We have had [at Park University] a very strong policy response and I expect us to shoot for the same standard here. To not just protect your lives but the lives of your extended family and our faculty and staff in the process.

That to me is the right thing to do and we will always be what is the right thing to do.

The first thing I would work on may seem redundant to you but it’s listening. I would like to spend some time listening to students, faculty and staff. I have discovered in my career that the challenges an organization faces and solutions are evident to the people that are involved just no one ever asks. I would like to hear from people where the opportunities are and try to develop a plan to implement them.
I plan to have open office hours once a week. I haven’t worked through with staff yet what day it will be one. Open office hours anyone can come through the door for any reason: faculty, staff, students, parents or community members. It’s one of the ways – you have to create opportunities. I will attend as many sporting events as I can and student clubs I am made aware of. If faculty ask me to step into their class, I will do so. I believe very strongly that in order to serve students I have to engage with them.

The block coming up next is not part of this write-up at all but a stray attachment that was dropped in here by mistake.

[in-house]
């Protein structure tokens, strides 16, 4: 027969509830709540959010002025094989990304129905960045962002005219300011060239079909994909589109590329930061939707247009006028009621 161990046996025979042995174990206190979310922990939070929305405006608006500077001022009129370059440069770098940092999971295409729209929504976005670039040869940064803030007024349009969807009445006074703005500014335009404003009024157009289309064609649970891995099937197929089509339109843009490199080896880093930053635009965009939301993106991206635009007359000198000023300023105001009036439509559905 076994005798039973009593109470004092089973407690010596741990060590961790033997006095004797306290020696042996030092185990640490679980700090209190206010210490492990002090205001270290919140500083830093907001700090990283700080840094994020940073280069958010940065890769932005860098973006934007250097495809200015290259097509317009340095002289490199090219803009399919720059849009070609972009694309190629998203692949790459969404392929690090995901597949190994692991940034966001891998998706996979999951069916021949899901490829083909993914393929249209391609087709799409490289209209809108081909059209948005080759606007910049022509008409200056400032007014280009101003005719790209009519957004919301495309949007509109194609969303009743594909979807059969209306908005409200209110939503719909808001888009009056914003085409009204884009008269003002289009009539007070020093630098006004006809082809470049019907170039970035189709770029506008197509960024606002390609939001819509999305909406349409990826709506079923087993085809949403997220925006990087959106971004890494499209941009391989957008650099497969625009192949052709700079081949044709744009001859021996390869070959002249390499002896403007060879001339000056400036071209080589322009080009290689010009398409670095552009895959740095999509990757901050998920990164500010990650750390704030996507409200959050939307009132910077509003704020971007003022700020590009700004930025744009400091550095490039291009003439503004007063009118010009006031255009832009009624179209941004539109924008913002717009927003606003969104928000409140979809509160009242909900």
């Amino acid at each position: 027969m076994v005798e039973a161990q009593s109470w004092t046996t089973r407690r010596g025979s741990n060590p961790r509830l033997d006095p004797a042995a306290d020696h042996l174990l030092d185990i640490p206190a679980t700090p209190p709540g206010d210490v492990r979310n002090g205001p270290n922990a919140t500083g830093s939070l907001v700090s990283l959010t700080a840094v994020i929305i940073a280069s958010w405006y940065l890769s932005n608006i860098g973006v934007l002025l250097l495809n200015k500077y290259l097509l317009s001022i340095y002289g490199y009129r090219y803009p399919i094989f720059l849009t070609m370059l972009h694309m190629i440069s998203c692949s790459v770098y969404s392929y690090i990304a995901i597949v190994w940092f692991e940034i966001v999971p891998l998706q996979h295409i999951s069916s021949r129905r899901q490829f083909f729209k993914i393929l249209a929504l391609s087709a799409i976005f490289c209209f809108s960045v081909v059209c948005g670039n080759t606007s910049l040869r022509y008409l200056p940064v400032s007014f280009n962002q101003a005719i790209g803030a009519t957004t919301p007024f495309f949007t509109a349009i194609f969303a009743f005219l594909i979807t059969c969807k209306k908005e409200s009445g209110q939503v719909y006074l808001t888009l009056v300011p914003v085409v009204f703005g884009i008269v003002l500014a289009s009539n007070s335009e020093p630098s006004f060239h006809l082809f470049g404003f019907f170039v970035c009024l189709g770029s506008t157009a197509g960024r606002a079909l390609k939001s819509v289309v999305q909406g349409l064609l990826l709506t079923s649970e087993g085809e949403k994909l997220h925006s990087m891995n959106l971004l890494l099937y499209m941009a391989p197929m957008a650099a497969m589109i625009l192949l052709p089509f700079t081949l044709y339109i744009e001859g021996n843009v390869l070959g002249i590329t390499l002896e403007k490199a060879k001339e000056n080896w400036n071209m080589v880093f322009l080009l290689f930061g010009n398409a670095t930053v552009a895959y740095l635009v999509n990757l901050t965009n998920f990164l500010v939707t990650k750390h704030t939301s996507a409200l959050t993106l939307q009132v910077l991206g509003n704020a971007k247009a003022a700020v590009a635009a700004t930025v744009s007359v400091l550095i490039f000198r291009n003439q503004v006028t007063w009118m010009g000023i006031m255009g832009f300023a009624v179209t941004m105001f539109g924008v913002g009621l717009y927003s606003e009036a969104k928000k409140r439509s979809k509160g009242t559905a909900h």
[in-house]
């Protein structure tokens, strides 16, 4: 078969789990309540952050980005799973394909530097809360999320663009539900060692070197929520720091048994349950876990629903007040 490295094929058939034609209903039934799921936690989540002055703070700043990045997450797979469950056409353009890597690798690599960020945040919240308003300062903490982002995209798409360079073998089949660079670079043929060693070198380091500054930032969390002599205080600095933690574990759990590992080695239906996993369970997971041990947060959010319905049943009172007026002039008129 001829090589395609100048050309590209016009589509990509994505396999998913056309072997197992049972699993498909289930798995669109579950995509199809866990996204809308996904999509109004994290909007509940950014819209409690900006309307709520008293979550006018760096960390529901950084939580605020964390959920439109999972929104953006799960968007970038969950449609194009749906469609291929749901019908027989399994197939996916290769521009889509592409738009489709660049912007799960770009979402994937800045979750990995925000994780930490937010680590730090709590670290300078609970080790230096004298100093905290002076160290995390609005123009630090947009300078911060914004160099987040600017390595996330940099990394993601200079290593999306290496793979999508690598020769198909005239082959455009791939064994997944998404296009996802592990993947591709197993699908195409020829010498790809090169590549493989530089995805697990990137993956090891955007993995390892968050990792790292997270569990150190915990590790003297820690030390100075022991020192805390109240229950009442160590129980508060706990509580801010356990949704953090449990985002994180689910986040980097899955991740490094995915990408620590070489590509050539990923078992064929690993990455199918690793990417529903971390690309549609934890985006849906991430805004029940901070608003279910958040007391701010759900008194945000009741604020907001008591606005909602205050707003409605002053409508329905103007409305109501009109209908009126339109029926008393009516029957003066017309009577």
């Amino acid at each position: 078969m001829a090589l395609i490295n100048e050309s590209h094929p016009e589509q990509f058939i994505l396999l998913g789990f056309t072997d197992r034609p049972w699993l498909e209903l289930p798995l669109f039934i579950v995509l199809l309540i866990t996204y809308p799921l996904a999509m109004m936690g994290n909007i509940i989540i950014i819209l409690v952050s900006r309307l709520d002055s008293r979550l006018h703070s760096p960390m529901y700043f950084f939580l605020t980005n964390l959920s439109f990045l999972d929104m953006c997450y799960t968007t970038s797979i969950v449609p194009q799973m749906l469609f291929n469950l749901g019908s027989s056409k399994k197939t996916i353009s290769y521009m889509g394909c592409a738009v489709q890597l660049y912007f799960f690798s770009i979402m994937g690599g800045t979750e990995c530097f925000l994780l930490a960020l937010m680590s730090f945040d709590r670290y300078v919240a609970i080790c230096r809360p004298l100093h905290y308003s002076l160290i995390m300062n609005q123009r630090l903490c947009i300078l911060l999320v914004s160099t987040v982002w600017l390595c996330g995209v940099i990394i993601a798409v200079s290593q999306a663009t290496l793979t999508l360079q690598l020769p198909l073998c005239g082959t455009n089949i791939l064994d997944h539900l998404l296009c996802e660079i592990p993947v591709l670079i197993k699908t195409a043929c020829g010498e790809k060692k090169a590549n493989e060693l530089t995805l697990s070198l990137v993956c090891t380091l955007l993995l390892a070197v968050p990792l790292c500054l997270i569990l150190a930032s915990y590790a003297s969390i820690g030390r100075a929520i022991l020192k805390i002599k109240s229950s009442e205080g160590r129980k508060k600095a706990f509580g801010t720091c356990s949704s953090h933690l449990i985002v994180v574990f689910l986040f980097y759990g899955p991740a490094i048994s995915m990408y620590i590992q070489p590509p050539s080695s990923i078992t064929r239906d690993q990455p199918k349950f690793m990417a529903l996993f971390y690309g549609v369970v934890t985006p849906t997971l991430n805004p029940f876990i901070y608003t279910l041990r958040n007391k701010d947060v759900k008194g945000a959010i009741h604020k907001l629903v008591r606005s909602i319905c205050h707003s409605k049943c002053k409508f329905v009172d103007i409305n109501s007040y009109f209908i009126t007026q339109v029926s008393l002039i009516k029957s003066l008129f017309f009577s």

I hope so… there is a midnight breakfast that is going to be served I believe next week. I will be wearing an apron and serving food at that event. There is a holiday parade this Saturday as well as some additional basketball games – I will be attending both. I am hoping to get involved in all sorts of ways. I would like to actually even take some classes – I saw that you had glass blowing and I am really intrigued by that. I would like to take some classes with students and interact with you not in a suit but just as a normal person.